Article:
Editorial: The rising prevalence of autism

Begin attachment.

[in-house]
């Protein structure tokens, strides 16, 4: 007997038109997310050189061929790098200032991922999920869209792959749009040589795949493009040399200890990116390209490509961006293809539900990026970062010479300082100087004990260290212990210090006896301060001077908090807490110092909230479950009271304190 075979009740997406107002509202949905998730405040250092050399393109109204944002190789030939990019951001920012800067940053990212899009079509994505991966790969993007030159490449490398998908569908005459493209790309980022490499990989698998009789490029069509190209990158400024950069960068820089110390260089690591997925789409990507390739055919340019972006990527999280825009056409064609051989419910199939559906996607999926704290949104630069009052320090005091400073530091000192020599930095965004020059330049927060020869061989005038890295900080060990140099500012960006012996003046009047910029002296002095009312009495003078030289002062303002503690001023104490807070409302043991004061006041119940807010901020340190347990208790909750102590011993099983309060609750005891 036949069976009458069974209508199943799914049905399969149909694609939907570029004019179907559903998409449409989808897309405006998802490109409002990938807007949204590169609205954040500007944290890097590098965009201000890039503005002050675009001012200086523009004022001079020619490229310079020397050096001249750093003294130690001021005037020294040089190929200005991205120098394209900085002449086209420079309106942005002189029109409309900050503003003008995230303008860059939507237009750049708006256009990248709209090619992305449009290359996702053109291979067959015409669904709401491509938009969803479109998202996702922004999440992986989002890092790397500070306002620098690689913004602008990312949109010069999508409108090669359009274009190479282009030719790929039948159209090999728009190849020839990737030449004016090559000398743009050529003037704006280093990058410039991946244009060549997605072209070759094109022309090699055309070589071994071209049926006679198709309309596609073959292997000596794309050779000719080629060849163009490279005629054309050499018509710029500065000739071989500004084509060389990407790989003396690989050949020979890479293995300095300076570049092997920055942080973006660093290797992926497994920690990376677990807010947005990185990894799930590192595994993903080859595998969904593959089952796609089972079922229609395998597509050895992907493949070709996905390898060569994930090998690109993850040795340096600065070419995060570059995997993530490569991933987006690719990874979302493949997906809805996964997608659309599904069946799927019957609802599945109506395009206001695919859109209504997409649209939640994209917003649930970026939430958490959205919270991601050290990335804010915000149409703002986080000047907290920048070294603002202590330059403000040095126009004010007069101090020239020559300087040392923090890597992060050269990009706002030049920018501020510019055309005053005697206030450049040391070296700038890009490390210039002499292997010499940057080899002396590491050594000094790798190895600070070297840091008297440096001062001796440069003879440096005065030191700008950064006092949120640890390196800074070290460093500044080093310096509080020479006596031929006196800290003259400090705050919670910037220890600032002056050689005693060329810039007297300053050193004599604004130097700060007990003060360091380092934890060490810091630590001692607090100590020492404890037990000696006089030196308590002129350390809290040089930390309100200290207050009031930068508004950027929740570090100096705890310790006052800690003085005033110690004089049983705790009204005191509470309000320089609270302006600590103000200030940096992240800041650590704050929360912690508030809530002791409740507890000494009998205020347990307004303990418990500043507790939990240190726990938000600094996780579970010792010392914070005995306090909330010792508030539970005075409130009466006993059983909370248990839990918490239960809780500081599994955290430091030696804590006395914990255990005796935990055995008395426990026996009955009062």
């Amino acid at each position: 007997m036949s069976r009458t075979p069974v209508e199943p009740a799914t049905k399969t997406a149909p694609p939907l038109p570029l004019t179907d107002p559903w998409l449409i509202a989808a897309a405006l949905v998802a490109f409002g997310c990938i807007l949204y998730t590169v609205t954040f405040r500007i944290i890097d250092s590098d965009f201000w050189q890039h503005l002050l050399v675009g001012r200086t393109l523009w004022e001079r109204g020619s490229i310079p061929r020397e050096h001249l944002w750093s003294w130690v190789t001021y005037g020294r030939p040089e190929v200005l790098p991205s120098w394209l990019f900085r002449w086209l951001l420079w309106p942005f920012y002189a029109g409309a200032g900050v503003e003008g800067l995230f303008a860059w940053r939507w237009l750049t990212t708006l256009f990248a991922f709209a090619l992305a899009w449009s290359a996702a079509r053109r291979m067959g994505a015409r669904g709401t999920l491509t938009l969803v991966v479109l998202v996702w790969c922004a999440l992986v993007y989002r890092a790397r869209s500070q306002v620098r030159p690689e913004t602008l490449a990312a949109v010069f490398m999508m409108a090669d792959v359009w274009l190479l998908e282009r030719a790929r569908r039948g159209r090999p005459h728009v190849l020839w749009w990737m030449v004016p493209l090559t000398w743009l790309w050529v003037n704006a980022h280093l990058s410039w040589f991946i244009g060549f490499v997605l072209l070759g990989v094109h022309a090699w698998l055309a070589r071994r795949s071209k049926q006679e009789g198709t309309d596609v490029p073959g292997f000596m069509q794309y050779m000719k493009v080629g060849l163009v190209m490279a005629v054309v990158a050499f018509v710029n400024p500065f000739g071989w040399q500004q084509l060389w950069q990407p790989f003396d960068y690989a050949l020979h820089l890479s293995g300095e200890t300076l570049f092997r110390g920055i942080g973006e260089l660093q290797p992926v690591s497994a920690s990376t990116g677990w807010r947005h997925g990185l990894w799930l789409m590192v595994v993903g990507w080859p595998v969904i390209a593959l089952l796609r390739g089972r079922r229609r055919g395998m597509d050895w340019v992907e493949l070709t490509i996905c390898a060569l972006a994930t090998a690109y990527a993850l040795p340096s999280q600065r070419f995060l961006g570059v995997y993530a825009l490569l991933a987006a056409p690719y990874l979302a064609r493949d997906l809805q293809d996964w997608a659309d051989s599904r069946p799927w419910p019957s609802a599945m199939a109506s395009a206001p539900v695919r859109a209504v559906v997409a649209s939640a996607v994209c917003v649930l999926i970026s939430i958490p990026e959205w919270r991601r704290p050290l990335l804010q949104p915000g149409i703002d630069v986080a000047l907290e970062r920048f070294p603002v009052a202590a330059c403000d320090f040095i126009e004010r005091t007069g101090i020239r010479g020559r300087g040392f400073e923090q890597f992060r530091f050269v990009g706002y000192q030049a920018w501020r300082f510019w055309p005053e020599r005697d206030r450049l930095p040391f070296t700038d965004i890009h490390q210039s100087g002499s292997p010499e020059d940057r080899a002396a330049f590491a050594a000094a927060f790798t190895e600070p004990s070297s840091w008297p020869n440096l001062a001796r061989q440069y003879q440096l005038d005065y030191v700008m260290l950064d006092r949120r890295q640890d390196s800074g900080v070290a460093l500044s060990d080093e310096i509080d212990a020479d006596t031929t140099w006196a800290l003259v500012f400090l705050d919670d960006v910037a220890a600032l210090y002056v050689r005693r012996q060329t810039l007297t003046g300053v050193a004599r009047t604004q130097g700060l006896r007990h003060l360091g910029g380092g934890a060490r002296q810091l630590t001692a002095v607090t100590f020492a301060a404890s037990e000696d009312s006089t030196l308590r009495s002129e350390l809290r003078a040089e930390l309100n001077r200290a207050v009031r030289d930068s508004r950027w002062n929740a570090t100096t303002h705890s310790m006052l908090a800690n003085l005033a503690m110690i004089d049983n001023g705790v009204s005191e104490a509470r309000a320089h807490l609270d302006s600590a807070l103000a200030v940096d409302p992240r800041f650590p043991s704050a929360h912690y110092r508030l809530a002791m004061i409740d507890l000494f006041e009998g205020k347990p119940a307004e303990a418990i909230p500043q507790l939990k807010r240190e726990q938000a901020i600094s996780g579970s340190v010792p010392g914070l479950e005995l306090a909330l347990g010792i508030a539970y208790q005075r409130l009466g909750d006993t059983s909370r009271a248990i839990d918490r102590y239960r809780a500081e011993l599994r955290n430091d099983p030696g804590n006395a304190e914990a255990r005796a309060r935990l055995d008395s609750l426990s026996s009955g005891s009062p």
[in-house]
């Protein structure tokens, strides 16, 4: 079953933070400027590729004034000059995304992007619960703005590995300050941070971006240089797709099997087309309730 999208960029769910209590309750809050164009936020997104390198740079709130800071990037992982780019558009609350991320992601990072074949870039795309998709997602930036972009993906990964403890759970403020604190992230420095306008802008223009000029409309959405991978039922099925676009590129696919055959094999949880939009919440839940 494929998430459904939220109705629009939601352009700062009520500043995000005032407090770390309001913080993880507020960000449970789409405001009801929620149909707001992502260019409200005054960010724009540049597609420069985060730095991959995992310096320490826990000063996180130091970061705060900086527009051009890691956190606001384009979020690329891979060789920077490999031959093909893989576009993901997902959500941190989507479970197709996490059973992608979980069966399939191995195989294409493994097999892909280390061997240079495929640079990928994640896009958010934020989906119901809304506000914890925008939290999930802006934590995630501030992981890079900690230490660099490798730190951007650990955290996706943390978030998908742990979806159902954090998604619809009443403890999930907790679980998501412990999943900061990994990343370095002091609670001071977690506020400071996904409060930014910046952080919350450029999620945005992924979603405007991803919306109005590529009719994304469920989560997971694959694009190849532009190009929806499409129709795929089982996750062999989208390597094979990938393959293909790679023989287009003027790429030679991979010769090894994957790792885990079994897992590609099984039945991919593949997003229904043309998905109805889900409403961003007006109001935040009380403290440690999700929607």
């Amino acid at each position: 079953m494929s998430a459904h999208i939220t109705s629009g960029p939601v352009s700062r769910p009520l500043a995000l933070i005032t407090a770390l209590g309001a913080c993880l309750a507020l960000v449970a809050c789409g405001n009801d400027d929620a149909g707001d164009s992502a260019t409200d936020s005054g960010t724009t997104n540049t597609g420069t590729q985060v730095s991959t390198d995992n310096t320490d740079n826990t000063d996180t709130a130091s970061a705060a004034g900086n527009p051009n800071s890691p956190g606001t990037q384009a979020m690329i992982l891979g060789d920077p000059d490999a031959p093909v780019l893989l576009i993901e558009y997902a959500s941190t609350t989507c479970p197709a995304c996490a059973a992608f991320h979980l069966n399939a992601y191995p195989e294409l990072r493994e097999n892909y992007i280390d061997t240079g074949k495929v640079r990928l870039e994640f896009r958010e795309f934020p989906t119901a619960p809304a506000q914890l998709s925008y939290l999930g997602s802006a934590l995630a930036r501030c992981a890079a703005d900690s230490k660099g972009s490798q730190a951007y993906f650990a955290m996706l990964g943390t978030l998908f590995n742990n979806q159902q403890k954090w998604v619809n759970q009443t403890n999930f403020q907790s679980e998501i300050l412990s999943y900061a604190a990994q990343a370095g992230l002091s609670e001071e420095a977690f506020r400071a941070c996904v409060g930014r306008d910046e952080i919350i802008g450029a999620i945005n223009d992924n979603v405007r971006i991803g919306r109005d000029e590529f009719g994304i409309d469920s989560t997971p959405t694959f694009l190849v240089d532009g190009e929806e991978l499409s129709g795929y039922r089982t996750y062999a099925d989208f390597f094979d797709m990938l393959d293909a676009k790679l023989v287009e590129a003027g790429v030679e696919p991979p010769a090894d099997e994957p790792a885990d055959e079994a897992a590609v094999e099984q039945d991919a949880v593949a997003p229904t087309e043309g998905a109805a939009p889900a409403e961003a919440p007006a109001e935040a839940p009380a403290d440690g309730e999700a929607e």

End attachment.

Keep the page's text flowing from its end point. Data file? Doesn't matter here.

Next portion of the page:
The first autism surveys were simple head counts of children already diagnosed with a severe autism phenotype and residing in small, circumscribed geographical areas. Prevalence was low, ranging from 0.4 to 2/1,000 in the 1960’s and 1970’s. Today, the methodology of surveys has become more complex; studies include large populations, multiple sites, stratified samples and rely on intricate sets of screening activities followed by some form of diagnostic confirmation procedures. Yet, and as surprising as it may be, there is no standardization of autism survey methodology. Each survey has unique design features that reflect the local educational and health services infrastructure and current social policies for children with disabilities, they include or not parents, teachers and subjects with Autism Spectrum Disorder (ASD), and rely on variable screening and diagnostic instruments and methods. As such, prevalence differences between studies are hazardous to evaluate and whether observed discrepancies are due to method factors or true differences in population parameters, cannot be determined.
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